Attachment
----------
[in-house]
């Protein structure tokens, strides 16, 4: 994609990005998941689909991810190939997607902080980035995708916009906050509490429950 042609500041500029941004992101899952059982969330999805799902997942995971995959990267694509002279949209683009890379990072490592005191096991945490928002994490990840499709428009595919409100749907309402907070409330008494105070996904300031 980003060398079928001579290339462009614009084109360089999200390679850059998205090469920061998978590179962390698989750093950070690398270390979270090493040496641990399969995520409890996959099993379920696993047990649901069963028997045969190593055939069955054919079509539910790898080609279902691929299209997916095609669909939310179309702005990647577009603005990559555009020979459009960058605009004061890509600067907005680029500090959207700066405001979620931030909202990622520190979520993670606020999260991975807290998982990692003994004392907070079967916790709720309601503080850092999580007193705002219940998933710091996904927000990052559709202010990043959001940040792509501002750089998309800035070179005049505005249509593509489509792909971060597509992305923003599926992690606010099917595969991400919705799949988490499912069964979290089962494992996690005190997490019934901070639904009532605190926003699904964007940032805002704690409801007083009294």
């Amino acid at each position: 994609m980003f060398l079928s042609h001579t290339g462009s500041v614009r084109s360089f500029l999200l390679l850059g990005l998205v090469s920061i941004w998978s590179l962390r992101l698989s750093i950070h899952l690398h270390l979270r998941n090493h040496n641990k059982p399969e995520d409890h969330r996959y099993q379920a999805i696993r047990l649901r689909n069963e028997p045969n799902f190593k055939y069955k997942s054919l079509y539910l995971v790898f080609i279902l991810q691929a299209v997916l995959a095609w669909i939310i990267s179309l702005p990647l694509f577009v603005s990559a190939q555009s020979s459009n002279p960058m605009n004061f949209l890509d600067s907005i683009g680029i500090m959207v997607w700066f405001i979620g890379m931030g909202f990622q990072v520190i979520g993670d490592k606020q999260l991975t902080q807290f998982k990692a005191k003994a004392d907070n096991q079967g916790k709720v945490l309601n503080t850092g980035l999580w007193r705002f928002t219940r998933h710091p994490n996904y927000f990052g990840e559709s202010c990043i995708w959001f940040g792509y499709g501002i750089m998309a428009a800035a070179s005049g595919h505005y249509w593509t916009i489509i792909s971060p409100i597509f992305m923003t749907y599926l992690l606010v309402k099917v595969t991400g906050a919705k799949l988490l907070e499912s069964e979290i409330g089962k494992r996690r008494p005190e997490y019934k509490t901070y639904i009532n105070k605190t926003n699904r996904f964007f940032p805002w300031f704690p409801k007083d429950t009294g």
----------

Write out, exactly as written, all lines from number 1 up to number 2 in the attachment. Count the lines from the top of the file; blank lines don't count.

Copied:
[in-house]
């Protein structure tokens, strides 16, 4: 994609990005998941689909991810190939997607902080980035995708916009906050509490429950 042609500041500029941004992101899952059982969330999805799902997942995971995959990267694509002279949209683009890379990072490592005191096991945490928002994490990840499709428009595919409100749907309402907070409330008494105070996904300031 980003060398079928001579290339462009614009084109360089999200390679850059998205090469920061998978590179962390698989750093950070690398270390979270090493040496641990399969995520409890996959099993379920696993047990649901069963028997045969190593055939069955054919079509539910790898080609279902691929299209997916095609669909939310179309702005990647577009603005990559555009020979459009960058605009004061890509600067907005680029500090959207700066405001979620931030909202990622520190979520993670606020999260991975807290998982990692003994004392907070079967916790709720309601503080850092999580007193705002219940998933710091996904927000990052559709202010990043959001940040792509501002750089998309800035070179005049505005249509593509489509792909971060597509992305923003599926992690606010099917595969991400919705799949988490499912069964979290089962494992996690005190997490019934901070639904009532605190926003699904964007940032805002704690409801007083009294």